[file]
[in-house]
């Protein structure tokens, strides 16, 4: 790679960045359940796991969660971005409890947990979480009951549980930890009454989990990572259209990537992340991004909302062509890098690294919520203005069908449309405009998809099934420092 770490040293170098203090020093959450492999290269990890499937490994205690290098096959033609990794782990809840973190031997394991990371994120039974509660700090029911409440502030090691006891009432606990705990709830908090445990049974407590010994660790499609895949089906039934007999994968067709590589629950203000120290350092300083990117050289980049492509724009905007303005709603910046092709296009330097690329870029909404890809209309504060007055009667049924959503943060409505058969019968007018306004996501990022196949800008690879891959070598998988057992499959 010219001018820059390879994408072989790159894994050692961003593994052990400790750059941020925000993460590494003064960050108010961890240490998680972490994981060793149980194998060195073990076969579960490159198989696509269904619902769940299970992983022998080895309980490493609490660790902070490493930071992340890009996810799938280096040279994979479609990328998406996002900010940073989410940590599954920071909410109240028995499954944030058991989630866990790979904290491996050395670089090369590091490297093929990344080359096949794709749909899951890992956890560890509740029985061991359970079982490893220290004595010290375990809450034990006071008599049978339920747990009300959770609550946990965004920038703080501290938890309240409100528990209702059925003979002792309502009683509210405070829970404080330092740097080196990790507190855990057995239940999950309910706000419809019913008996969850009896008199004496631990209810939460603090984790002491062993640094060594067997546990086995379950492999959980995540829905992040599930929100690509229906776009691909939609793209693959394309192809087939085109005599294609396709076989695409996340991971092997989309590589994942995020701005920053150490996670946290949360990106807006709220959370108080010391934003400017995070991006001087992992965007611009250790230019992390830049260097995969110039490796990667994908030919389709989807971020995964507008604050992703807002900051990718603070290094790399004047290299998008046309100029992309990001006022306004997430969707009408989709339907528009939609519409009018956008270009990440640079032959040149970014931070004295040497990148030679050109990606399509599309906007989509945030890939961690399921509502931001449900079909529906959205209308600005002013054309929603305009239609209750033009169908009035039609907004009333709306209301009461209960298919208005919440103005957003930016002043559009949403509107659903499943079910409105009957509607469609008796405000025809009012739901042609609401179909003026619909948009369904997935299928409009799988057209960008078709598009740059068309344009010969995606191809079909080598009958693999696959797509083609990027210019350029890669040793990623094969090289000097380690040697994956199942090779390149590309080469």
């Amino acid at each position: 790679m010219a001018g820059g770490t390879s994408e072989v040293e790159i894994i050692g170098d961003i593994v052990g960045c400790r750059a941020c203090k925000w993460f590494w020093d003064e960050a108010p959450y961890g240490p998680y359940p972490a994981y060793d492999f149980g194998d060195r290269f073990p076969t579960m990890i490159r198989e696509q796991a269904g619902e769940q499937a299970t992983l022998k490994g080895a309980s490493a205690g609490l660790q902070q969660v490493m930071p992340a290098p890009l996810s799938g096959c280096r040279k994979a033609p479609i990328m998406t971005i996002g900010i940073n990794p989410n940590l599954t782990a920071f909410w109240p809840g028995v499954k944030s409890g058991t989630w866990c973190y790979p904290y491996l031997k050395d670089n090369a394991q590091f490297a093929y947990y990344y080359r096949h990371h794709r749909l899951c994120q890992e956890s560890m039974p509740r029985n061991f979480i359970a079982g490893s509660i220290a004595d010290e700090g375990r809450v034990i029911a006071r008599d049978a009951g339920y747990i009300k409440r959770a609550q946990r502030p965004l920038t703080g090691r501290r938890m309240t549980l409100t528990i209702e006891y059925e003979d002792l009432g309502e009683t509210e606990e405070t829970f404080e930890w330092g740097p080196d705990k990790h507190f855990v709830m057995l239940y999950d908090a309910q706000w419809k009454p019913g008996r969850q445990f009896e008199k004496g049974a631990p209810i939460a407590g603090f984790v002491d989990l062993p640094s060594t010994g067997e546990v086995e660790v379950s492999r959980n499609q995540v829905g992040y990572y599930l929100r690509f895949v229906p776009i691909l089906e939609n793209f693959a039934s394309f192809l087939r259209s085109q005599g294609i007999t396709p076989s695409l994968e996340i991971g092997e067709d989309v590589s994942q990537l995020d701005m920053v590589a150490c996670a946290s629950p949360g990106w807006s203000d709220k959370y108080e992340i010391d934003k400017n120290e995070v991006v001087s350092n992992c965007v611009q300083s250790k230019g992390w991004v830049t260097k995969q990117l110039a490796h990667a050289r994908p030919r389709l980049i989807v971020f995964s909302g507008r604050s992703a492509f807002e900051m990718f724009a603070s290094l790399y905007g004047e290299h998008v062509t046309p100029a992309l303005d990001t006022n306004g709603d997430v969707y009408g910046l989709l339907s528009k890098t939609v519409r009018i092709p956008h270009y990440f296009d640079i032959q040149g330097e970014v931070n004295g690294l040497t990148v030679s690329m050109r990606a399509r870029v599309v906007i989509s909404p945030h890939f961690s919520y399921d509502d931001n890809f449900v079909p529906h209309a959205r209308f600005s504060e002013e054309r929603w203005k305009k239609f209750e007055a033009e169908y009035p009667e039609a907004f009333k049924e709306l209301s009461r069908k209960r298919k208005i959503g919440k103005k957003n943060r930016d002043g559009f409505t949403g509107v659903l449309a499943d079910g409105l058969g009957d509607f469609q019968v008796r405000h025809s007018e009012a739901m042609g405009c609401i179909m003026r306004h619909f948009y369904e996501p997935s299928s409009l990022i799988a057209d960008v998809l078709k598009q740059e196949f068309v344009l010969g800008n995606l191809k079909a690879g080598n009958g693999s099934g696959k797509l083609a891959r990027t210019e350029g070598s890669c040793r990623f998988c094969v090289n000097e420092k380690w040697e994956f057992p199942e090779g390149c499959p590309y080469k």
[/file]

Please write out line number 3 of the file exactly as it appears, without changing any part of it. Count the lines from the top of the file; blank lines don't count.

């Amino acid at each position: 790679m010219a001018g820059g770490t390879s994408e072989v040293e790159i894994i050692g170098d961003i593994v052990g960045c400790r750059a941020c203090k925000w993460f590494w020093d003064e960050a108010p959450y961890g240490p998680y359940p972490a994981y060793d492999f149980g194998d060195r290269f073990p076969t579960m990890i490159r198989e696509q796991a269904g619902e769940q499937a299970t992983l022998k490994g080895a309980s490493a205690g609490l660790q902070q969660v490493m930071p992340a290098p890009l996810s799938g096959c280096r040279k994979a033609p479609i990328m998406t971005i996002g900010i940073n990794p989410n940590l599954t782990a920071f909410w109240p809840g028995v499954k944030s409890g058991t989630w866990c973190y790979p904290y491996l031997k050395d670089n090369a394991q590091f490297a093929y947990y990344y080359r096949h990371h794709r749909l899951c994120q890992e956890s560890m039974p509740r029985n061991f979480i359970a079982g490893s509660i220290a004595d010290e700090g375990r809450v034990i029911a006071r008599d049978a009951g339920y747990i009300k409440r959770a609550q946990r502030p965004l920038t703080g090691r501290r938890m309240t549980l409100t528990i209702e006891y059925e003979d002792l009432g309502e009683t509210e606990e405070t829970f404080e930890w330092g740097p080196d705990k990790h507190f855990v709830m057995l239940y999950d908090a309910q706000w419809k009454p019913g008996r969850q445990f009896e008199k004496g049974a631990p209810i939460a407590g603090f984790v002491d989990l062993p640094s060594t010994g067997e546990v086995e660790v379950s492999r959980n499609q995540v829905g992040y990572y599930l929100r690509f895949v229906p776009i691909l089906e939609n793209f693959a039934s394309f192809l087939r259209s085109q005599g294609i007999t396709p076989s695409l994968e996340i991971g092997e067709d989309v590589s994942q990537l995020d701005m920053v590589a150490c996670a946290s629950p949360g990106w807006s203000d709220k959370y108080e992340i010391d934003k400017n120290e995070v991006v001087s350092n992992c965007v611009q300083s250790k230019g992390w991004v830049t260097k995969q990117l110039a490796h990667a050289r994908p030919r389709l980049i989807v971020f995964s909302g507008r604050s992703a492509f807002e900051m990718f724009a603070s290094l790399y905007g004047e290299h998008v062509t046309p100029a992309l303005d990001t006022n306004g709603d997430v969707y009408g910046l989709l339907s528009k890098t939609v519409r009018i092709p956008h270009y990440f296009d640079i032959q040149g330097e970014v931070n004295g690294l040497t990148v030679s690329m050109r990606a399509r870029v599309v906007i989509s909404p945030h890939f961690s919520y399921d509502d931001n890809f449900v079909p529906h209309a959205r209308f600005s504060e002013e054309r929603w203005k305009k239609f209750e007055a033009e169908y009035p009667e039609a907004f009333k049924e709306l209301s009461r069908k209960r298919k208005i959503g919440k103005k957003n943060r930016d002043g559009f409505t949403g509107v659903l449309a499943d079910g409105l058969g009957d509607f469609q019968v008796r405000h025809s007018e009012a739901m042609g405009c609401i179909m003026r306004h619909f948009y369904e996501p997935s299928s409009l990022i799988a057209d960008v998809l078709k598009q740059e196949f068309v344009l010969g800008n995606l191809k079909a690879g080598n009958g693999s099934g696959k797509l083609a891959r990027t210019e350029g070598s890669c040793r990623f998988c094969v090289n000097e420092k380690w040697e994956f057992p199942e090779g390149c499959p590309y080469k």